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Spreading love for stud lesbians: definition, history, & more

Robyn Exton

Oct 24, 2023

Spreading love for stud lesbians: definition, history, & more
  • There’s a lot of love to go around in the LGBTQIA+ community, but in this article, we cast a light on a truly deserving population: studs. Studs refer to Black women and women-aligned people – lesbians and queer women alike – who present themselves as masculine. 

    Stud lesbians are specifically lesbians who are studs. Simple, right? 

    Right, except there’s more to it than that, of course!

    A stud can look many different ways, and no rulebook or high counsel assigns the label stud to people. It’s a term that Black folks assume themselves if they feel aligned with its meaning and cultural history. It’s also – as we’ll explore later on – a way to navigate sexism and homophobia in the specific way it affects the Black community. 

    On that note, there’s not just one singular stud lesbian aesthetic to adhere to – it really is a culture that dates back decades. And studs can get quite protective of the term because other groups, namely white lesbians, try to co-opt it for their own gains. 

    Consider the centuries of oppression dating back to the transatlantic slave trade upon which the current United States government and economy are built, and even white women benefitted. When white people co-opting yet another part of Black culture, that can be quite annoying, to say the very least. 

    Thankfully, with more and more queer Black queer women taking the spotlight and speaking about their experiences, we can spread the love for stud lesbians they so rightly deserve. Read on for more stud history, stud memes, some stud lesbian TikTok, and famous stud lesbians to know about! 

    Stud lesbians from Stud Model Project wear colorful stylish clothing while sitting on couches and chairs in a living room.

    Source: Stud Model Project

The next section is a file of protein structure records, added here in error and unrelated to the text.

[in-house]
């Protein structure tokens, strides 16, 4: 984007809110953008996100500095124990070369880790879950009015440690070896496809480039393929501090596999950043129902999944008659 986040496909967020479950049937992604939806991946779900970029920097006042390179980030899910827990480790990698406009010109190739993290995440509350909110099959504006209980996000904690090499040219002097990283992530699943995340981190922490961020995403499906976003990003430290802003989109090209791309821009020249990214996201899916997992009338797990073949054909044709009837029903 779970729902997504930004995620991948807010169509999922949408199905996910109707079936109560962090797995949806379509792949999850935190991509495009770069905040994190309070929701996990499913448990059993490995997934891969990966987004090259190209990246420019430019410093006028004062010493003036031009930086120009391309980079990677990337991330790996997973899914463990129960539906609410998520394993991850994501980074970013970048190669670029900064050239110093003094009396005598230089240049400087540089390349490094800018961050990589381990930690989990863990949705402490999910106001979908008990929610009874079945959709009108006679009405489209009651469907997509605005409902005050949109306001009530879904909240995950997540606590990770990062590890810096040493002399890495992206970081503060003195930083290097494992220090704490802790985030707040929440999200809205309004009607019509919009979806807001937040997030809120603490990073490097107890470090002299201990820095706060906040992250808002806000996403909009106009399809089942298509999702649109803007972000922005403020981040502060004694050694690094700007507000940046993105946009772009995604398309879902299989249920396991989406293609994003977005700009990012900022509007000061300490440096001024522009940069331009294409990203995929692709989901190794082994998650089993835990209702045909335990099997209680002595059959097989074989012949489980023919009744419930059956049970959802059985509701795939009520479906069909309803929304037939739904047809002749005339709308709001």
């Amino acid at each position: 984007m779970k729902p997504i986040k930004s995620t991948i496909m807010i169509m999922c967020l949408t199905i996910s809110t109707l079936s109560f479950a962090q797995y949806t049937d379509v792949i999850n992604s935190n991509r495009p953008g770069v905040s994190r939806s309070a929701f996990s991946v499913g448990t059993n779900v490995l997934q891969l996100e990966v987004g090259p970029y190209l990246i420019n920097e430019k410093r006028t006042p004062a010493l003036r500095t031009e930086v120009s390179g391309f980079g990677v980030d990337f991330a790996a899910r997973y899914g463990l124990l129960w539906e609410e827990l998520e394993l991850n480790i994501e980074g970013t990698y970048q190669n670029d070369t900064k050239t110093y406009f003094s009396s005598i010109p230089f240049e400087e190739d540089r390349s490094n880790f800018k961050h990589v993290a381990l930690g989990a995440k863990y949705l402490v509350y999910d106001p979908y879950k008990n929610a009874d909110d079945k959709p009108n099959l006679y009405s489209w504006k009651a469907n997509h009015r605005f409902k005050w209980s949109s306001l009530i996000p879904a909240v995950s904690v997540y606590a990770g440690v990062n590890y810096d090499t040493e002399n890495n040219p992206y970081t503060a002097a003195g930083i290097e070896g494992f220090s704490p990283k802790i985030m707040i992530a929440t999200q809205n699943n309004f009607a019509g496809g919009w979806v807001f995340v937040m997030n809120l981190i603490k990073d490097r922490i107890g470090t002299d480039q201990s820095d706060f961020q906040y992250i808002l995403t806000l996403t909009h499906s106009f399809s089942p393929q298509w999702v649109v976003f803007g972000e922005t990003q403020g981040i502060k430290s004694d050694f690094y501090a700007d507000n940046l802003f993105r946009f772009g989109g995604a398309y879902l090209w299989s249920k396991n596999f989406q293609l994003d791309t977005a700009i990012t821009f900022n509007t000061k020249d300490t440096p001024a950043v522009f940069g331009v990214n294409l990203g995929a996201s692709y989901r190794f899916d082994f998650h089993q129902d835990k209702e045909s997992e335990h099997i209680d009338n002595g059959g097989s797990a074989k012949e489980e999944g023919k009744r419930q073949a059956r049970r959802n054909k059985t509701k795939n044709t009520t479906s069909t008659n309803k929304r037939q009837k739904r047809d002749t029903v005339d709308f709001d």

Stud lesbian definition: it’s more than just a term

    If you are part of the stud community or the Black community in general, you know that there are many ways a person can look, present, and carry themselves to show their pride in their culture and ancestry.

    That being said, what does it mean if a girl is a stud? We can try to boil it down to aesthetics – though it goes much deeper than that. 

    But if it helps, a stud might wear baggier clothes, bind their chest, or have a buzz cut. They might be more androgynous, with longer hair and locks, and wear colorful makeup. They might walk with a little swag in their step or not at all. 

    We can go on and on about what exactly a stud can look and act like, but in the context of stud lesbianism, there is the basic definition of a Black lesbian who presents as masculine. 

    “[Stud] is just a way to categorize gender and sexuality, and you don’t have to confine yourself to these labels.”

    @robigotsoles, TikTok user.

    Reply to @nas_2026 hope this helps Nas. Let’s be inclusive of everyone and how they identify. #lgbtq #lgbtqplus #studlesbian #studlife #pronouns

    ♬ original sound – Teacher Robi

    The history of the term “stud”

    The term “stud” dates back to the 1960s but may go further back than that. Ethel Sawyer, a Black activist and graduate student in 1965, conducted “A Study of a Public Lesbian Community,” in which she uncovered in her research how certain Black lesbians in the Midwest referred to themselves as studs. Since this is the earliest known sociological study of communities of Black queer women, we have yet to find any earlier use of the term. 

    Fast forward to the 21st century, where there are lively pockets of the internet and the real world where studs find community and solidarity within the LGBTQIA+ and QTBIPOC communities. You’ll find stud memes in these online pockets being passed around for a good laugh.

    An example of a stud meme. A gradient background going from pink to blue, with block text that reads “STUDS that don’t pull out…-that’s how baby dolls are made” followed by laughing emojis and “Lol Play all day.”

    Source: Pinterest 

    In 2019, there was a viral trend, on what was then known as Twitter, where androgynous queer Black women showed off their genderfluid stud x fem looks.

    A tweet that reads “if you can do both drop your flyest stud vs fem photos” attached with two photos of the same woman, on the left presenting in a masculine way, and on the right presenting more feminine.

    Source: X 

    Studs are getting such a good name for themselves now that there’s even a modeling agency, called the Stud Model Project, that specifically caters to stud models.

    While in the stud community, you can find memes to laugh at and women empowerment through Tweets, there’s something else to the identity as well. In 2011, academic Laura Lane-Steele argued that studs